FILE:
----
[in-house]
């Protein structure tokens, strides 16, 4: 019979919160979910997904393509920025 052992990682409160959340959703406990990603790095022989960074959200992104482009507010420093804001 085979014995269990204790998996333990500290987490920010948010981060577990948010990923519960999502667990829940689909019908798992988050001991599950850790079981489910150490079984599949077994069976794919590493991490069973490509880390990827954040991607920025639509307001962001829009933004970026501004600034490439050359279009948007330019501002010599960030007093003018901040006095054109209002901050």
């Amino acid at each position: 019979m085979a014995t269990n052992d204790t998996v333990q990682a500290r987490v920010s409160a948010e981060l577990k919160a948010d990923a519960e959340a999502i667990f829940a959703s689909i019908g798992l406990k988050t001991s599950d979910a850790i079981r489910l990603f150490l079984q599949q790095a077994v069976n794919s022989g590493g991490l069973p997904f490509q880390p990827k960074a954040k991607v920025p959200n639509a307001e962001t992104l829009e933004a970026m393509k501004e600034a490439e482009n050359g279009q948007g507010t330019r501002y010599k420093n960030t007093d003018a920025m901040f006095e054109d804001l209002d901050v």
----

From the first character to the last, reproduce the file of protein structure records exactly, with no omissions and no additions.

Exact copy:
[in-house]
């Protein structure tokens, strides 16, 4: 019979919160979910997904393509920025 052992990682409160959340959703406990990603790095022989960074959200992104482009507010420093804001 085979014995269990204790998996333990500290987490920010948010981060577990948010990923519960999502667990829940689909019908798992988050001991599950850790079981489910150490079984599949077994069976794919590493991490069973490509880390990827954040991607920025639509307001962001829009933004970026501004600034490439050359279009948007330019501002010599960030007093003018901040006095054109209002901050």
């Amino acid at each position: 019979m085979a014995t269990n052992d204790t998996v333990q990682a500290r987490v920010s409160a948010e981060l577990k919160a948010d990923a519960e959340a999502i667990f829940a959703s689909i019908g798992l406990k988050t001991s599950d979910a850790i079981r489910l990603f150490l079984q599949q790095a077994v069976n794919s022989g590493g991490l069973p997904f490509q880390p990827k960074a954040k991607v920025p959200n639509a307001e962001t992104l829009e933004a970026m393509k501004e600034a490439e482009n050359g279009q948007g507010t330019r501002y010599k420093n960030t007093d003018a920025m901040f006095e054109d804001l209002d901050v």